Nora E. Jaffary, PhD
Dr. Jaffary is a Latin Americanist whose research focuses on social and gender history in colonial and nineteenth-century Mexico. Her book, Reproduction and Its Discontents in Mexico: Childbirth and Contraception from 1750 to 1905 (UNC-Chapel Hill, 2016) examines the persistence of pre-Columbian midwifery, monstrous births, infanticide, abortion and the emergence of Mexican obstetrics, is a finalist for the Canadian Historical Association's Wallace K. Ferguson Prize.
Dr. Jaffary received her Ph.D. in Latin American History from Columbia University in 2000. She has published a monograph on the Mexican inquisition’s investigation of popular religious practices, False Mystics: Deviant Orthodoxy in Colonial Mexico, a volume of essays treating the comparative colonization of the Americas, Gender, Race, and Religion in the Colonization of the Americas, and a collection of primary sources in translation aimed at introducing students to Mexico through a wide variety of texts and images, Mexican History: A Primary Source Reader, co-edited with Edward Osowski and Susie Porter along with many articles.
Dr. Jaffary regularly teaches classes on the colonial and modern history of Latin America including "Latin America Via the Novel: Gabriel García Márquez and Latin American History," and "Power and Culture: Mexican, Cuban, and US Relations."
Dr. Jaffary is interested in working with graduate students on issues involving Mexico’s social and cultural history in the colonial and modern eras, or more broadly on gender, medicine, race, crime, deviancy, and religion in colonial and nineteenth-century Latin America.
She has previously served as both Graduate Program Director and Department Chair.
B.A. University of Toronto; M.A. University of British Columbia; Ph.D. Columbia University.
HISW 276/2 Latin America: The Colonial Period
HIST 372/4 Latin America Via the Novel
HIST 457/634 History of Crime in Mexico
HIST 276: Latin America: The Colonial Period.
HIST 332: Power and Culture: Mexican, Cuban and US Relations.
HIST 372: Latin America Via the Novel.
HIST 403: History and Methodology
HIST 457/640/840: Deviancy and Orthodoxy in Mexican History
HIST 457/640/840: The Idea of Race in Latin America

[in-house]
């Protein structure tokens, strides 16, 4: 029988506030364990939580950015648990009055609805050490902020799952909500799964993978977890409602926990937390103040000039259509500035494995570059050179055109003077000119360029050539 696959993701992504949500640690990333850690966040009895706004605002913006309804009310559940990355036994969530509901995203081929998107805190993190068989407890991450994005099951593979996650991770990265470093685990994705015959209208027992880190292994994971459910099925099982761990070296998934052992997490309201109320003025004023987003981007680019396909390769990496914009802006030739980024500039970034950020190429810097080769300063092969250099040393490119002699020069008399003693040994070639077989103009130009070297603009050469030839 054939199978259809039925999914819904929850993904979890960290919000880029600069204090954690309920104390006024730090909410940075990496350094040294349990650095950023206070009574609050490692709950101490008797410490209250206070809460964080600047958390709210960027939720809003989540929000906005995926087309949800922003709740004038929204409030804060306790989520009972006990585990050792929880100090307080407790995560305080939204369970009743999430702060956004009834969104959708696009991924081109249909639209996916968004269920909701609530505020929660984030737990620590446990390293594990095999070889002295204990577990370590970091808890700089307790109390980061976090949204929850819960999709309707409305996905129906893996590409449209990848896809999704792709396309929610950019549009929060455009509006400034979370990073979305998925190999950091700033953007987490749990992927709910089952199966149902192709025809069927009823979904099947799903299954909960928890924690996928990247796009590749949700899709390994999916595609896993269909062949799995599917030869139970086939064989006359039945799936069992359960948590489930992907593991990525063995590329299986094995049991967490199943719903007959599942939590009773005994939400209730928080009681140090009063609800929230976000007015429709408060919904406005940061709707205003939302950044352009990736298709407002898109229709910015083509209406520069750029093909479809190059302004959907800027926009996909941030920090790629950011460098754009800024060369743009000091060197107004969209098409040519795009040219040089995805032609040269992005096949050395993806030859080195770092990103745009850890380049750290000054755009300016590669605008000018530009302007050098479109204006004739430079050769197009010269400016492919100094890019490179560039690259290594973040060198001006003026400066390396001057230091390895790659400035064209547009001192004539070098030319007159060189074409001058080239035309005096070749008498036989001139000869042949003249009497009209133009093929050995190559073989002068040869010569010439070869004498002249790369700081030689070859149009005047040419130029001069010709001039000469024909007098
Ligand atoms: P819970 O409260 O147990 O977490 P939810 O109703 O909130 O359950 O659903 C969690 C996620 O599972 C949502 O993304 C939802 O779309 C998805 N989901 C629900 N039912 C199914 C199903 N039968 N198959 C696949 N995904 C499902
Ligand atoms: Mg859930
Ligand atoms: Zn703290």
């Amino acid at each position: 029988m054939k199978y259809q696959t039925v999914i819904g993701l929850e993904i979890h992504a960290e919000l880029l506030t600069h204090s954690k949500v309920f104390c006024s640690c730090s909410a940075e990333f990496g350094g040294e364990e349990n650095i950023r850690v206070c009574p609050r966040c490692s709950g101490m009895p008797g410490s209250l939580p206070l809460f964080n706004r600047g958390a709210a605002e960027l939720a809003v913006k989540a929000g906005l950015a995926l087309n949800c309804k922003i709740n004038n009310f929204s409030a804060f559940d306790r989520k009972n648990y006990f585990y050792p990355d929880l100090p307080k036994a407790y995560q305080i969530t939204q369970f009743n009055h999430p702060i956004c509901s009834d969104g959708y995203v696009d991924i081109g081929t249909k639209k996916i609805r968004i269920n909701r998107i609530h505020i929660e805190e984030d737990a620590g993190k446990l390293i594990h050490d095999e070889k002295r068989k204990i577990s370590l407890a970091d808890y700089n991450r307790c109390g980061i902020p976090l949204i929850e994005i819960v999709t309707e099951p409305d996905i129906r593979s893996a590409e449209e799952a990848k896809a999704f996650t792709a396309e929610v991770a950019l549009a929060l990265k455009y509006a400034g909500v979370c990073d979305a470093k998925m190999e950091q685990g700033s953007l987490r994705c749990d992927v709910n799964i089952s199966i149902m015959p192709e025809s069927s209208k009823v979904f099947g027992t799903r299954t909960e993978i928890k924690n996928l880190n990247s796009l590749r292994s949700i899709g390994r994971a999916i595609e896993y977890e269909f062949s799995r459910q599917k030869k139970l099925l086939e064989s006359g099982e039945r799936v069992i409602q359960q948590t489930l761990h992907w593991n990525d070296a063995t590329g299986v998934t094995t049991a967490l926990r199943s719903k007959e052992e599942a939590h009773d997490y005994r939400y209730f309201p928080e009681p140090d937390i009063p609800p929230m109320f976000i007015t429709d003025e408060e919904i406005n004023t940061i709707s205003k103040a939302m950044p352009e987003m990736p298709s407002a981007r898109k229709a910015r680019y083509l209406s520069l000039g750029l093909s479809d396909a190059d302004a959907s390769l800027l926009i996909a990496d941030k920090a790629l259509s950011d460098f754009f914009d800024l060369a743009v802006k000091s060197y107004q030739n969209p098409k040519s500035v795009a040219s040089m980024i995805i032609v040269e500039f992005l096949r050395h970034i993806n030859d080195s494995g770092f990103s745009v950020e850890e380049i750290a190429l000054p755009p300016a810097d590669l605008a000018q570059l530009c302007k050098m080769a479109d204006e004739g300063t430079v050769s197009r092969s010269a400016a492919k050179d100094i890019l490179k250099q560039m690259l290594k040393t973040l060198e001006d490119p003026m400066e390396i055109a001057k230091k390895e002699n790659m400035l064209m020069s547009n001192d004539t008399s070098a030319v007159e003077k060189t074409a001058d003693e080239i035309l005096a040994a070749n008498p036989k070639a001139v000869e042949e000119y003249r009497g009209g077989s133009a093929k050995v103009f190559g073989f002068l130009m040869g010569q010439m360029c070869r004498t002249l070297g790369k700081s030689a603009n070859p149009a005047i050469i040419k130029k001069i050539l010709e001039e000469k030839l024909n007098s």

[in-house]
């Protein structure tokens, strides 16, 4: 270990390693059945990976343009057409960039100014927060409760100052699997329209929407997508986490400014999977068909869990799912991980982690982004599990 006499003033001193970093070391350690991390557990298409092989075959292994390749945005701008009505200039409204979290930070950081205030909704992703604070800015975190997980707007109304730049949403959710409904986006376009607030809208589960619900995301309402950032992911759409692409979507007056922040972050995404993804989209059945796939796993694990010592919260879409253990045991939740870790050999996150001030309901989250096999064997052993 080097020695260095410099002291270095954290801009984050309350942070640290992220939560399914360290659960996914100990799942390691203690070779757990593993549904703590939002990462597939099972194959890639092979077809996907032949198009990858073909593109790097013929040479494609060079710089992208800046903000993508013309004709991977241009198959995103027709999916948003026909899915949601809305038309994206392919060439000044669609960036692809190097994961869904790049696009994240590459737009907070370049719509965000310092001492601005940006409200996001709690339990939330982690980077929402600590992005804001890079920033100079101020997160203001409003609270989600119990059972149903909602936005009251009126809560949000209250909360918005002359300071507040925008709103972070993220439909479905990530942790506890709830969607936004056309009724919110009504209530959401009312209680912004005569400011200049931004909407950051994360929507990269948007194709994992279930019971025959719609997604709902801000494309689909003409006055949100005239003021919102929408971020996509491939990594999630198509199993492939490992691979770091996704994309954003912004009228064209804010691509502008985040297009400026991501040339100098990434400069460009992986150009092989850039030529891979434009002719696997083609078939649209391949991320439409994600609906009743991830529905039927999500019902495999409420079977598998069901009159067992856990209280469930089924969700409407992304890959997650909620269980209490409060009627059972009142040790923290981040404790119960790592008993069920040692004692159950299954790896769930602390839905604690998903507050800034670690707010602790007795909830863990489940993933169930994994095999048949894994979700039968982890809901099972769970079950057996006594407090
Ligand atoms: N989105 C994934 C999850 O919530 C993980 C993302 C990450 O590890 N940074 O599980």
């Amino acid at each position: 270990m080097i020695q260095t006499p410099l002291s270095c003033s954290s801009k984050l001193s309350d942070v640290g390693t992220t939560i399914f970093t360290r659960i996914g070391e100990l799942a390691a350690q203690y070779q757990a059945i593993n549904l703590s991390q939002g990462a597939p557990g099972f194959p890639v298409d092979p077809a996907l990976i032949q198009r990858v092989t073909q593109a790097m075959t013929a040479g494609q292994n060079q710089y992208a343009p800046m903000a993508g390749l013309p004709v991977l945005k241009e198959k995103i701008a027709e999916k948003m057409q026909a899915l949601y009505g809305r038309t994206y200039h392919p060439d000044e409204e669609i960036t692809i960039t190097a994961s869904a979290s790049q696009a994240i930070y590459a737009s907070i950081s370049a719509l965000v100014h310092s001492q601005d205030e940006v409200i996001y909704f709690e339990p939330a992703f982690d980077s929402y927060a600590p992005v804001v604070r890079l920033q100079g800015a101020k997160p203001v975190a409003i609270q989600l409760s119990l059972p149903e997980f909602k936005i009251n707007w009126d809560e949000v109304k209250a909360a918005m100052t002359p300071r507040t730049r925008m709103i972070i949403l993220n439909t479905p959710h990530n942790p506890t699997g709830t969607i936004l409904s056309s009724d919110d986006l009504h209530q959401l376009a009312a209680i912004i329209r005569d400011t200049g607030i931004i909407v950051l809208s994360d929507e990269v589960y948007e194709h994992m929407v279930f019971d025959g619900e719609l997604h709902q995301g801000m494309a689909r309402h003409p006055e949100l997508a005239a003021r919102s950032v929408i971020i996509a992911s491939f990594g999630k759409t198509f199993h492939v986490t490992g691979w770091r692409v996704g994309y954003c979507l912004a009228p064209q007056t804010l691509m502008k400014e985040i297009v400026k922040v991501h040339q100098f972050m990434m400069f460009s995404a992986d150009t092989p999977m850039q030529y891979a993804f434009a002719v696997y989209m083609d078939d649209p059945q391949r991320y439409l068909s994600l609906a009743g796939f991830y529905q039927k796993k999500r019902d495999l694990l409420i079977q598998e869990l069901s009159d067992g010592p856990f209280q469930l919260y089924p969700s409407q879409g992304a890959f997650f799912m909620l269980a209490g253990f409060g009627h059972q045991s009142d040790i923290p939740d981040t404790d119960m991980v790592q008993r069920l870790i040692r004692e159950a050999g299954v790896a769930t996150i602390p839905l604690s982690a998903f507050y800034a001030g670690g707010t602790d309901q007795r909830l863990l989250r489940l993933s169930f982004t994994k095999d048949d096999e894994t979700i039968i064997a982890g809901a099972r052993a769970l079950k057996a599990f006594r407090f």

HIST 457/640/840: Crime in Mexican History
Recent graduate students
Hugo Rueda (PhD, 2017-). Memory and Nation in Chile.
Dr. Frida Osorio (post-doc, 2014-15) "Derechos y ciudadanía. El uso del amparo en México (1870-1900)."
Tanya Rowell Katzemba, (MA 2010-2012) "Mexico`s 1992 History Textbook: Changing Conceptions of the Nation under the Neoliberal Order.”
Reproduction and Its Discontents in Mexico: Childbirth and Contraception from 1750 to 1905. Chapel Hill: University of North Carolina Press, 2016.
"'Teaching for Tomorrow?': Disseminating History in an Era of Fiscal Anxiety," The History Teacher 49:3 (May 2016), 419-441.
“Sacred Defiance and Sexual Desecration: María Getrudis Arévalo and the Holy Office in Eighteenth-Century Mexico,” in Sexuality and the Unnatural in Colonial Latin America. Edited by Zeb Tortorici. (Oakland: University of California Press, 2016), 23-42.
“Reconceiving Motherhood: Infanticide and Abortion in Late Colonial Mexico.” The Journal of Family History, 37:1 (January 2012), 3-22.
“Monstrous Births and Creole Nationalism in Late Colonial Mexico.” The Americas: A Quarterly Review of Inter-American Cultural History 68:2 (October 2011), 179-207.
Co-edited with Edward W. Osowski and Susie S. Porter, Mexican History: A Primary Source Reader. Boulder: Westview Press, 2010.
Gender, Religion, and Race in the Colonization of the Americas. Burlington: The Ashgate Publishing Company, 2007 (Women and Gender in the Early Modern World Series).
False Mystics: Deviant Orthodoxy in Colonial Mexico. Lincoln: The University of Nebraska Press, 2004 (Engendering Latin America Series). Paperback edition, 2008.